« Audio O.T.: From Vinyl to Virtual—Part II | Main | A Landmark of Camera Development—Maybe »

Monday, 08 August 2011


Feed You can follow this conversation by subscribing to the comment feed for this post.

Within these limited highlights, it appears that Ken never descends from his Lakeshore tower at all. ;)

So Ken just sits on his balcony and shoots killer shots of Chicago anytime he wants?
Imagine if he lived on the Hubble Space Telescope?

Oh, how would I have liked to be in front of the stages, photographing...

Another really fine photo from the nosebleed section. Now if Kertesz only had a P65...

Sorry for the obvious question, Ken, but where the heck are you standing here?

Do I feel another print offer coming on?

There are some odd vertical streaks in the sky. Any explanation?

Nice one Ken, even if I had to navigate my fully loaded touring bike through it yesterday!

@Nick: This image was taken from the same position as my "Summer Storm" image last year; the pool of my building.

@Peter: Indeed, there are. This is a banding-type phenomenon that sometimes appears on flat areas of my P65 images where tonality is ambiguous -- here a hazy twilight sky between blue and magenta. It does not appear in a print but when such a large image is compressed it sometimes forms these faint vertical lines, rather like aggregations of chroma-like noise at the frame edges. Ultimately I will probably take another full swing at the post-processing, perhaps hip-bumping the hues to try to eliminate it.

@Patrick: Naw.

@Charlie: You must be a remarkably skilled and determined cyclist. Just walking through the area was challenging.


One of the delights of living where I live is just being able to observe and sometimes capture a remarkably diverse range of scenes and subjects from my home. It's certainly not unlike people who live in wilderness areas an can shoot wildlife marching through their property. For example, from the same position as the above image I captured this recently:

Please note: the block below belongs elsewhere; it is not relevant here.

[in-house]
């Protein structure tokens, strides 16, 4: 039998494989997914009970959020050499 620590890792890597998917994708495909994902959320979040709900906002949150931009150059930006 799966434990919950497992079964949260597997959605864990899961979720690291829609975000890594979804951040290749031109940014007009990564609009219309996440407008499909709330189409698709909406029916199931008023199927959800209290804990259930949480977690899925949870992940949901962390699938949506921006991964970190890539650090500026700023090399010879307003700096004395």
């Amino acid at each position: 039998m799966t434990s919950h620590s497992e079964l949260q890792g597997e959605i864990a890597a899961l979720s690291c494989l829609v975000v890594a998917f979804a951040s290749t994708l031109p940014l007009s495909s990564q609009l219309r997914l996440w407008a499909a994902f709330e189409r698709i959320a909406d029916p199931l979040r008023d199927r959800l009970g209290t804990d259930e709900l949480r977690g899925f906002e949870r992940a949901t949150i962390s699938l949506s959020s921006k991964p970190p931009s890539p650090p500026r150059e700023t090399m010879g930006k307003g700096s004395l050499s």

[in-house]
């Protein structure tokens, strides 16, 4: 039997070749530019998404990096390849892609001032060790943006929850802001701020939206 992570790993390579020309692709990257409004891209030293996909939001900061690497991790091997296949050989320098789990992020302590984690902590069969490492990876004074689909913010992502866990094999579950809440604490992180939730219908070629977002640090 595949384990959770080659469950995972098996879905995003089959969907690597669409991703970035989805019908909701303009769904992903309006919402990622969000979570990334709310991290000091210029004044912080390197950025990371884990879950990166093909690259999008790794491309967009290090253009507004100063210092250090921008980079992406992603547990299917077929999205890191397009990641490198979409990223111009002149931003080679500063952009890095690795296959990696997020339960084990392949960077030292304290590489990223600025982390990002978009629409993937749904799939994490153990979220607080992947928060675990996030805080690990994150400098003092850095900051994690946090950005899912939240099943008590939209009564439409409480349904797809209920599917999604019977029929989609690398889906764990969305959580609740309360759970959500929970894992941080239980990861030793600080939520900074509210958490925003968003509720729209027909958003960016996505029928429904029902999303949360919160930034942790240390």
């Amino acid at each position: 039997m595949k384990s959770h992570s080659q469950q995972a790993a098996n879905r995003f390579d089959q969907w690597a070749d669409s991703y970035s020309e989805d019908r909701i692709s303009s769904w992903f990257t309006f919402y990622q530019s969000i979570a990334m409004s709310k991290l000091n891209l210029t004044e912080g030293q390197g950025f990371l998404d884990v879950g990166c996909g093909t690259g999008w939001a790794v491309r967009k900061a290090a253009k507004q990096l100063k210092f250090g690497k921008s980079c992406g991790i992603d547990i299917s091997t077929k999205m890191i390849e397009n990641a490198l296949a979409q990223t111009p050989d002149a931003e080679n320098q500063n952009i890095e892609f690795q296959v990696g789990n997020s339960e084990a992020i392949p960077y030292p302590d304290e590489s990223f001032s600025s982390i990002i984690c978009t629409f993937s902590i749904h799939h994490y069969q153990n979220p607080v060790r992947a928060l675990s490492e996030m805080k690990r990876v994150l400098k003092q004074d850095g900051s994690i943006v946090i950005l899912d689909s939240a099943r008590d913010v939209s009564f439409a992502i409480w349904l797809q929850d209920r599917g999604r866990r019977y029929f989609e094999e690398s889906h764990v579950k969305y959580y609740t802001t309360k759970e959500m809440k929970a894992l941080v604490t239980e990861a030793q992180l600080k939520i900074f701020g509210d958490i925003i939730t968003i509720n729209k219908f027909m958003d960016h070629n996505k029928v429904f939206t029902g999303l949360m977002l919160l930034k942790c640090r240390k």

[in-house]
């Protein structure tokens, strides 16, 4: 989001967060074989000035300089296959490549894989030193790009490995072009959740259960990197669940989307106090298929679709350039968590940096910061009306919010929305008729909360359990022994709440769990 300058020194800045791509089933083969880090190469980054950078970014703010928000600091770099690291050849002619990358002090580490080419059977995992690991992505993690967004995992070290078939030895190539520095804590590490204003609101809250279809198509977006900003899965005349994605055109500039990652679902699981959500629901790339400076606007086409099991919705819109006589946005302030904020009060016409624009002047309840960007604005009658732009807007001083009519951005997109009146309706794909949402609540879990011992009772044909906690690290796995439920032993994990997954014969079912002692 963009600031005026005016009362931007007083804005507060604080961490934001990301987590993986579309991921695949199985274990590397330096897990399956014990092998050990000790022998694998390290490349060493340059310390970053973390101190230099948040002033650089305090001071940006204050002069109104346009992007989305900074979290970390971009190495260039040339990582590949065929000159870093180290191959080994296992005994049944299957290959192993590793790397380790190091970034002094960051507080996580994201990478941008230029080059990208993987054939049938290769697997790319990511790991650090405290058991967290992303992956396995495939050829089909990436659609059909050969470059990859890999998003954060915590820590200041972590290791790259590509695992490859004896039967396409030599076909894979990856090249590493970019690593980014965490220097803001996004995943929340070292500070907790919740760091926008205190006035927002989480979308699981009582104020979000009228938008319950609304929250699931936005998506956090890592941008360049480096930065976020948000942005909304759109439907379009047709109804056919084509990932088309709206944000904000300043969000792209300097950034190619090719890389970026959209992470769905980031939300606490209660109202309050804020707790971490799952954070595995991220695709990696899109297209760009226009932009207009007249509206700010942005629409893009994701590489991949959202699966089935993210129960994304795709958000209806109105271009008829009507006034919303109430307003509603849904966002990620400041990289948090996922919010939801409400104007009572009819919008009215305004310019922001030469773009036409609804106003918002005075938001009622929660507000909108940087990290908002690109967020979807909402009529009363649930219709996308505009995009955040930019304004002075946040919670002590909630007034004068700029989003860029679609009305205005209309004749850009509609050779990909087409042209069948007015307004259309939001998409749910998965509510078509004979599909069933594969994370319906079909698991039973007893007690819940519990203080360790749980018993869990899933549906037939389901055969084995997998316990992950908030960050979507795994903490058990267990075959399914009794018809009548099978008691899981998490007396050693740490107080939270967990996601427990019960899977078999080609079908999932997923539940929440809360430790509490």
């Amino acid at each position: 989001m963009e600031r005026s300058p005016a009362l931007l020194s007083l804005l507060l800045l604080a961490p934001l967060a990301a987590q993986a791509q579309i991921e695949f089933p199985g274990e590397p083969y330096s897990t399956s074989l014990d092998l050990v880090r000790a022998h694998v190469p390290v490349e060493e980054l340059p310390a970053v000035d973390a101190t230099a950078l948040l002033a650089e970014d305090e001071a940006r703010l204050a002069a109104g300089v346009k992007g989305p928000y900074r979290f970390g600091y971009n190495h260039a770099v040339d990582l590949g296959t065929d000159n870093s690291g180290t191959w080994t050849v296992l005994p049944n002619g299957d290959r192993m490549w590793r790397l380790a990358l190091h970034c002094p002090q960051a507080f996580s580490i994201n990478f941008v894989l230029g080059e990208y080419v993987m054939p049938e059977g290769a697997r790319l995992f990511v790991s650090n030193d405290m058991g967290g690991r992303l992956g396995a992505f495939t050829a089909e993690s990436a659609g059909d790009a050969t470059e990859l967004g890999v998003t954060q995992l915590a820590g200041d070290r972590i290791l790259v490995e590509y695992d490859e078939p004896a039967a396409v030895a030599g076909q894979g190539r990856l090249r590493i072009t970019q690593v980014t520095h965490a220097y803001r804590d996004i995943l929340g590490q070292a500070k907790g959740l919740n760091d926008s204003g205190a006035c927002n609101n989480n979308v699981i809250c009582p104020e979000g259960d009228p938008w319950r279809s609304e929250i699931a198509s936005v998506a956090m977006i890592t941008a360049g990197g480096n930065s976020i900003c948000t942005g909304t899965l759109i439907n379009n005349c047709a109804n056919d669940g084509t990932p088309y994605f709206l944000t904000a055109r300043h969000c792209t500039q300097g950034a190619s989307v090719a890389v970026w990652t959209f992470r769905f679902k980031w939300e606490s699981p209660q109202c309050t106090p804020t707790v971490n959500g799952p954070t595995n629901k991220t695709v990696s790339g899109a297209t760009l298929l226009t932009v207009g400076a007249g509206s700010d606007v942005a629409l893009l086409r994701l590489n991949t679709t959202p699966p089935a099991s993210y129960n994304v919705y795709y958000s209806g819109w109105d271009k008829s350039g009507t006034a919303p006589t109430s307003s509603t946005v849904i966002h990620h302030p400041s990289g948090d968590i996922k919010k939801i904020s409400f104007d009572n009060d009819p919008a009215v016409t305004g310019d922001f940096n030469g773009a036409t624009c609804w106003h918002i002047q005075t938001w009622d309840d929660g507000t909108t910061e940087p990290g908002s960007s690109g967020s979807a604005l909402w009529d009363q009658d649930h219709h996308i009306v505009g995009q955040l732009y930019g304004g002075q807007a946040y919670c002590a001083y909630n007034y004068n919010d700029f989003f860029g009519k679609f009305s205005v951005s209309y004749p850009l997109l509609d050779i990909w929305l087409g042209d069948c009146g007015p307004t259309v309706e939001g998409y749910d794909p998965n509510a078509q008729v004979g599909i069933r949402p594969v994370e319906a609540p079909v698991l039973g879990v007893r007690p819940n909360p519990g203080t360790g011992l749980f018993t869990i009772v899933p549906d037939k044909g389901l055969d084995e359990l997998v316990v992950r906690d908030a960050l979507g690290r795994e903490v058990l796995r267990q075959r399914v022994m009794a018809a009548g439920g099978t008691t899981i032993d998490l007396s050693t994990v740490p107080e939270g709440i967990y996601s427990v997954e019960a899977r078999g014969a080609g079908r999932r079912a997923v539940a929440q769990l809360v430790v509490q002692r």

From another location, this:

And this:

And of course there are opportunities like this:

I was inspired several years ago by Richard Misrach's "Golden Gate" book in which he gathered a large body of images he's made of the Golden Gate Bridge from the front porch of his home. I realized that I could create several such persistent location collections just from my home and currently have two that are nearly ready to show.

Of course, yes, I do get out with my camera, too. ;-)

Thank you for your comments, fellow TOP-ers.

That Chicago skyline keeps getting taller!
What is that building in the frame center with the blue light?

@Ken Wow. I, uh, envy you your view. Wow.

@Mike: It's an enormous condo building at the south end of Grant Park on Roosevelt. It opened just about the time the market crashed.

May I inform what's so special about that shot......for me personally that is nothing but the location from which it was shot and for the rest point the camera in the right direction (which is the resultant of the festival location and the location of the camera) and fire away. I personally see no artistic input of Ken whatsoever, no decisive moment, no powerfull composition (for instance a true central perspective would have helped) and therefore no handwriting of Ken in this shot.

Ken, I'm actually not that fond of the image Mike posted but I love the building in the clouds shot.

@Ed, @mwg:

In some ways it's easy to dismiss this kind of image ... we've all seen night shots of buildings, traffic and stadiums.

But here is a lovely shot of all three, shot to technical perfection at dusk with orange and blue colours from artifical lights. And the stadium is full of dots, each one representing a person. This is the "decisive moment" (perhaps 10 minutes in this case).

I suspect Ken really enjoys his city lifestyle and it shows in his images (the artistic input).

NB: Check out more images on Ken's blog ... you'll get a better feel of what he's about compared to just looking at one image.

@Sven, I have.......and I'm still not that convinced. But hey, opinions differ and that is a good thing. And I hope he enjoys his city life if he lives in the building he's living in he should be. I would love to have that view of Grant Park and the Chicago Art Institute with it's lovely photocollection (I know my dad and some of his photofreinds to a large set of them to Venlo for an exhibition at the local art museum, the Netherlands back in the late nineties).